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Q & A: length contraction and black holes

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Most recent answer: 07/01/2015
Perceived Black Holes in the Special Theory I am aware that the following is in all probability the result of a flawed understanding of the Special Theory for which I expect I will soon be slaughtered for. This idea focuses on motion in one direction which is where part of the problem lies. This may sound absurd or idiotic. An observer in motion relative to a massive rod will measure its length as the proper length multiplied by the inverse of the Lorentz factor. The length the observer measures will contract as the velocity between the two systems approaches the speed of light. Eventually, the length the observer measures will be short enough so that a photon emitted from the rod would be unable to escape the gravitational field of the rod. To the observer the rod and all of its mass would appear to be concentrated into a small enough volume to form a black hole. Take a rod with a specific mass M: L=L_o √(1-v^2/c^2 )R_S=√(2GM/c^2 )Set the observed length equal to the Schwarzschild radius: 2GM/c^2 =L_o √(1-v^2/c^2 )(4G^2 M^2)/(L_o^2 c^4 )=1-v^2/c^2 v^2/c^2 =1-(4G^2 M^2)/(L_o^2 c^4 )v^2=c^2-(4G^2 M^2)/(L_o^2 c^2 )v=√(c^2-(4G^2 M^2)/(L_o^2 c^2 ))Thus, the observer would perceive the massive rod as a small black hole. Why is this notion wrong?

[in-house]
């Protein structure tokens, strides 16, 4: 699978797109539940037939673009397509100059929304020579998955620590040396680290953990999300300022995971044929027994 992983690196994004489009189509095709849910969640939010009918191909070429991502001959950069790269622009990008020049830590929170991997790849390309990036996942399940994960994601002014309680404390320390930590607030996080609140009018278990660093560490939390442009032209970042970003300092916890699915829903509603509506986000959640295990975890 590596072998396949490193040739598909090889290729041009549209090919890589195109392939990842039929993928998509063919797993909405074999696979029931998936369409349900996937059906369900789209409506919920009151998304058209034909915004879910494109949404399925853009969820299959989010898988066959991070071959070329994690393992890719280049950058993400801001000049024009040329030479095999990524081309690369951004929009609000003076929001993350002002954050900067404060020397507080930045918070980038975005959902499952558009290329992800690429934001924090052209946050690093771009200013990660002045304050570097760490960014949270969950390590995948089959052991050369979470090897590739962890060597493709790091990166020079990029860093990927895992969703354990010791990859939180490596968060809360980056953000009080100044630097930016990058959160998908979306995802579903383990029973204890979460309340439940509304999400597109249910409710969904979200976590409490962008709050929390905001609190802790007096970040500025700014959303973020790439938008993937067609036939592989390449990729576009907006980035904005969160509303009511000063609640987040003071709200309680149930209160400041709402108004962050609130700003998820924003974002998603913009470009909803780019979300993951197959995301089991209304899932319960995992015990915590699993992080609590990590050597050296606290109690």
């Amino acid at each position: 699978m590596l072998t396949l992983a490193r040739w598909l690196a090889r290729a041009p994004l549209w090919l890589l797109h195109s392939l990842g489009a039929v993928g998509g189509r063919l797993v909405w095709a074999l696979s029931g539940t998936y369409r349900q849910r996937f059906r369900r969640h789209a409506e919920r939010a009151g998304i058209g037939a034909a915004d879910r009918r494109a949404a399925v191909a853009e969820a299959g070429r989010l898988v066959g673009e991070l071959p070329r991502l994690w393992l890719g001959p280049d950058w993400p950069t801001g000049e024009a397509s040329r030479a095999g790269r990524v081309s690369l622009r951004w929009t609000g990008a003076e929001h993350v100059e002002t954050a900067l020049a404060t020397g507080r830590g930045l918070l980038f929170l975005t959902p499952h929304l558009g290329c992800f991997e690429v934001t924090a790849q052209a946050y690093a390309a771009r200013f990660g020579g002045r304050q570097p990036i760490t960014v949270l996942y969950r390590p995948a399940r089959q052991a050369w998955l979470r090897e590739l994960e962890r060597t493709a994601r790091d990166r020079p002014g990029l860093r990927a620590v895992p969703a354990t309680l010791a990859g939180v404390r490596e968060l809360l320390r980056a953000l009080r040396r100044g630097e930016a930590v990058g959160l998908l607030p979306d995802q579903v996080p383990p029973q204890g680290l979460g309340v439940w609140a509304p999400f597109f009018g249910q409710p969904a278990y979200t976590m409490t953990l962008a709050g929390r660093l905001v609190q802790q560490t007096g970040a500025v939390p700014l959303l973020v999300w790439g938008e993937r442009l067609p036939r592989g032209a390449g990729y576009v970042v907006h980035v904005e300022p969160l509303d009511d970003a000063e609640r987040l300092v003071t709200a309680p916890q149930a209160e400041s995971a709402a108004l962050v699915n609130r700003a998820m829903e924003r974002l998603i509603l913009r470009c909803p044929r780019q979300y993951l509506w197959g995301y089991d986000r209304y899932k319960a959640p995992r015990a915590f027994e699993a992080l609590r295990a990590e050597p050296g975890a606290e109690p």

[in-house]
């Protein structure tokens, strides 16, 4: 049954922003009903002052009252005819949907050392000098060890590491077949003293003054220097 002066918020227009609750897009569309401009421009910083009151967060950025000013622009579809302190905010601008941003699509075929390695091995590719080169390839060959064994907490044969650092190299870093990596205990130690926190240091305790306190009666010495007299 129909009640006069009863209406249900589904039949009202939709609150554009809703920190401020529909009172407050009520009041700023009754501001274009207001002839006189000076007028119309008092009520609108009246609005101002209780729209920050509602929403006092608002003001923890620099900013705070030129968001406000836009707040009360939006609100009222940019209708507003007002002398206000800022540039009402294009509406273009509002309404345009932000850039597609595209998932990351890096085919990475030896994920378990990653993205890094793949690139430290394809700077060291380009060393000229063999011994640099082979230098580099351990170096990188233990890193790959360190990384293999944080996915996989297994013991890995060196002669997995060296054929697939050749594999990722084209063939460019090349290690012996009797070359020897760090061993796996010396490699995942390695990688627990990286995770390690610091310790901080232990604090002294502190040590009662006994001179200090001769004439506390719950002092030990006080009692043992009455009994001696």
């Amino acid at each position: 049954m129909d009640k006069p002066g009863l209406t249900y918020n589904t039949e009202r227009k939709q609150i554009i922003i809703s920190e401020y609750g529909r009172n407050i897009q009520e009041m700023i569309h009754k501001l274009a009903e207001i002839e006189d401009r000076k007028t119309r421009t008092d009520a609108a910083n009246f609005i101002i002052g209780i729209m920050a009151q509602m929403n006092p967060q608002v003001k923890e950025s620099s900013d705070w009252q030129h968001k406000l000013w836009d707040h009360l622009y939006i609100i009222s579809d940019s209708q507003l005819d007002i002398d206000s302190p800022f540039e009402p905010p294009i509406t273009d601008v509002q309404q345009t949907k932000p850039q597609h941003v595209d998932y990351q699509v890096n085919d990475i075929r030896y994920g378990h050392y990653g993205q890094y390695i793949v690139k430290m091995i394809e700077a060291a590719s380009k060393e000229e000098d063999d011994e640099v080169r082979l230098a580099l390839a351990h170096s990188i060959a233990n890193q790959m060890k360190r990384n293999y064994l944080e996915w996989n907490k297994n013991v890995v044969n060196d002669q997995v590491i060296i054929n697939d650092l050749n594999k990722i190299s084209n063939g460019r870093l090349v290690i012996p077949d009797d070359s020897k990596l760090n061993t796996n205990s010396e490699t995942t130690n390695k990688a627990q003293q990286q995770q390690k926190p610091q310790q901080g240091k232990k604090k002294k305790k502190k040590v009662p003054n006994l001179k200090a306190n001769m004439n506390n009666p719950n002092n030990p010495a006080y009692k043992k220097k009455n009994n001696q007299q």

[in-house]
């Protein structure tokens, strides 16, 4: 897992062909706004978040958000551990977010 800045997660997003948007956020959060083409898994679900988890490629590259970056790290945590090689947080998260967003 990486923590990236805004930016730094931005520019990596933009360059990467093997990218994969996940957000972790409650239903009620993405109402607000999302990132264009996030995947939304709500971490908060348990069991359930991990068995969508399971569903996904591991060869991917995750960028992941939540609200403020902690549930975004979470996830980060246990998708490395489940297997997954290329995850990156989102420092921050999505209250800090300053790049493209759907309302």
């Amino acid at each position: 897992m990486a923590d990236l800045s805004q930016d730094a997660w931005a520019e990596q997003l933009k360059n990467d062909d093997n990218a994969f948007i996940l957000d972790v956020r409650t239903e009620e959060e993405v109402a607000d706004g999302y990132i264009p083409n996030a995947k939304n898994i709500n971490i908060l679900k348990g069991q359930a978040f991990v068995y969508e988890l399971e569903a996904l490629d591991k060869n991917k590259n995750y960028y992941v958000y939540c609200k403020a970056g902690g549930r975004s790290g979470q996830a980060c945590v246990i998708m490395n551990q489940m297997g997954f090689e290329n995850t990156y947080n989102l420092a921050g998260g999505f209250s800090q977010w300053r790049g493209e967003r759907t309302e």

- Jack
New Jersey

That's a very thoughtful question. You'd think that between the inertial mass increase and the length contraction that an object has when viewed in a frame in which it's moving that it would form a black hole. Yet that doesn't make sense because in it's own frame light can escape easily. There must be some mistake. 

Without really knowing General Relativity, I do know that its gravitational source term must include not just energy (inertial mass) but the full relativistic four-vector, for which the other three components are the vector momentum. So the source of gravity is very different for that moving object with its momentum than it would be for something with that same energy but no momentum. I guess that makes the solutions of the GR equations come out with no black hole, unlike for the zero-momentum object.

Mike W.

(published on 07/01/2015)

Follow-up on this answer.